The Buddists say that pain is inevitable – but suffering is a painful feeling about pain. Pain is simply a sensation, but suffering comes from thinking that what is, shouldn’t be. (As author Byron Katie says, “When I argue with reality, when I ague with what is, I lose, but only 100% of the time.) So which orientation – resistance to “what is” or willingness to receive “what is” – which of the two would leave me more peaceful? Which would leave me feeling fragmented and wounded? The answer became clear. I saw that no matter what happens to me in this life, I could trust that God has me in mind, and that life happens for me, not to me. It’s all for my good. Maybe.
The words that the Lord spoke to Joseph Smith popped into my mind… “If the very jaws of hell shall gape open after thee, it shall be for thy good and shall give thee experience.” Could the same be true for me? Could it be that I truly could trust in God, no matter what? Even if the very jaws of hell gaped open after ME in one way or another?
As I continued to reflect on the words “I am willing…. I am willing…” another passage of scripture came into my mind: “I am willing, send me. Here I am, send me.” The words of Jesus became my words. I envisioned myself looking at all the possibilities for my earth life, accepting all the risks, and saying, “I am willing, send me. I am willing to be the one who is betrayed. I am willing to be physically uncomfortable. I am willing to lose a child. I am willing to be raped, lost, confused, hurt, offended, upset, in pain, maimed. I am willing. I am willing. I am willing. Send me. I want to feel what it is to be alive, to love, to forgive. I am willing to face pain so that I might know true joy.” This took root in my heart so powerfully as truth reverberated through my body, and I felt a change of heart – a melting away of fear – an acceptance of the inherent risk that life is – a trusting that whatever happens to me TRULY happens FOR me and that I chose it this way! That IS our Heavenly Father’s plan – for us to learn and grow and expand to become like him. Living in fear is not part of the plan.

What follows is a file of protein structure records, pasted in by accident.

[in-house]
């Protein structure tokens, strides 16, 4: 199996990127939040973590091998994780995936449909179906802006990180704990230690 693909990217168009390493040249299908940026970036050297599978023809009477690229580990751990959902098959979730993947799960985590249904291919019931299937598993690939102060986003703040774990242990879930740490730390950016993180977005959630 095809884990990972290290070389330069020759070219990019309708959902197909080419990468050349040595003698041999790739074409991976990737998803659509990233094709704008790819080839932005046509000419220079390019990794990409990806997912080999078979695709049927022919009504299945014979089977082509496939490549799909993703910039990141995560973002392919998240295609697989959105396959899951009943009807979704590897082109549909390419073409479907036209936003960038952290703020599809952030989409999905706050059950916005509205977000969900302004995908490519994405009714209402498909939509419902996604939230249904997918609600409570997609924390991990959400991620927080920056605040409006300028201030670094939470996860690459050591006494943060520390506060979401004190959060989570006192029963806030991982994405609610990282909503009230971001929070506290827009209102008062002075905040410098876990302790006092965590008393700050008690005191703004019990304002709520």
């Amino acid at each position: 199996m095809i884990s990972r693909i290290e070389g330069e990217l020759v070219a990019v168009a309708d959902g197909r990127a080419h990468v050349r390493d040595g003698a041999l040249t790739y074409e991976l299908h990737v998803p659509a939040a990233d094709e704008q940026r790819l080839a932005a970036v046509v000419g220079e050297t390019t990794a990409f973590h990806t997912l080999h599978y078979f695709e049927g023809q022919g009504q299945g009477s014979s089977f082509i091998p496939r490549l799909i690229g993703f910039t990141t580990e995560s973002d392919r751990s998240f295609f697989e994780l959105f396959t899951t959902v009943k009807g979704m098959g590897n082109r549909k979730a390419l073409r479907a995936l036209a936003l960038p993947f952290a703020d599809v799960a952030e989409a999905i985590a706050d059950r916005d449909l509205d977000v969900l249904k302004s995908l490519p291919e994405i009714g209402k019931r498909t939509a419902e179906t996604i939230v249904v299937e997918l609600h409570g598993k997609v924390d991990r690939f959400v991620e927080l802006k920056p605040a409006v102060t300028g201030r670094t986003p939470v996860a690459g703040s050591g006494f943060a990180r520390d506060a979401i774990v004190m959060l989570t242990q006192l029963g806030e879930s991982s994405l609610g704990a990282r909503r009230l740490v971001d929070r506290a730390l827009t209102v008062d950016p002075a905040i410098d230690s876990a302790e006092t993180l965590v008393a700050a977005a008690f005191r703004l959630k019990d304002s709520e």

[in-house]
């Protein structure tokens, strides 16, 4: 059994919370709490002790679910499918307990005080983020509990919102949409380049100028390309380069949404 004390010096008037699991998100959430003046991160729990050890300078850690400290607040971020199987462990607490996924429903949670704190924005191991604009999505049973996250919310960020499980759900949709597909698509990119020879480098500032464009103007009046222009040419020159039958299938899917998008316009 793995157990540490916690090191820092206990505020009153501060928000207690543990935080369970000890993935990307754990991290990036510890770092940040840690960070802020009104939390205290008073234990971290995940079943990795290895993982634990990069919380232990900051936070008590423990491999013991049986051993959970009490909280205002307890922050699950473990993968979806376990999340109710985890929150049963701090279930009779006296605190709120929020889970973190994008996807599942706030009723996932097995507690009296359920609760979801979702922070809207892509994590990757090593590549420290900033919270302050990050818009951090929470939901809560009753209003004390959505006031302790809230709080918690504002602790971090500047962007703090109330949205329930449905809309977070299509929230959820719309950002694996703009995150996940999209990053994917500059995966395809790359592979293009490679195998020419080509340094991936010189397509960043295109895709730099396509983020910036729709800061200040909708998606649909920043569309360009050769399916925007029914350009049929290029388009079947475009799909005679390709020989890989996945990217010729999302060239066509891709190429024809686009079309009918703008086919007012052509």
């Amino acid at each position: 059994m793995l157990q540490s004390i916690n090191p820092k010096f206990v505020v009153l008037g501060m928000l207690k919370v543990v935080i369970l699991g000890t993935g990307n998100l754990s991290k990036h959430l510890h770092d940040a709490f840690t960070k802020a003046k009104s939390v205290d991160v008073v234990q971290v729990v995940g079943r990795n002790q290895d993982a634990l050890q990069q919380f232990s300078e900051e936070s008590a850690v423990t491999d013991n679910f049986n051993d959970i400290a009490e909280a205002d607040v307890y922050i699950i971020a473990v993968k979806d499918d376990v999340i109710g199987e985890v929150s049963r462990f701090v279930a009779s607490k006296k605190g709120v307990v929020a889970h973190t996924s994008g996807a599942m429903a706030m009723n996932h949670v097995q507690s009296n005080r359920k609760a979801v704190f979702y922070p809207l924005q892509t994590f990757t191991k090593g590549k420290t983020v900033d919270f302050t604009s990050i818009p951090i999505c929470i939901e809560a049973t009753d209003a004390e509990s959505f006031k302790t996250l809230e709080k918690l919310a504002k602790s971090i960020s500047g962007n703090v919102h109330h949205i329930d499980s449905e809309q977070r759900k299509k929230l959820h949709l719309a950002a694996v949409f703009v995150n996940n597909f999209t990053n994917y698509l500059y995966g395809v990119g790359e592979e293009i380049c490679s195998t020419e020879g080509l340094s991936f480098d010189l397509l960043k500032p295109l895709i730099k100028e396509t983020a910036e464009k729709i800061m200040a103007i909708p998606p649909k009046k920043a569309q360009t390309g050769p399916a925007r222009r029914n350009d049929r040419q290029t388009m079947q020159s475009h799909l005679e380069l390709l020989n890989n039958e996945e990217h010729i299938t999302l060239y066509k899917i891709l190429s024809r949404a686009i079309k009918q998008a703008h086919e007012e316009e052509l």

Then another scripture came to mind: “…being willing to submit to all things that the Father doth see fit to inflict upon you.”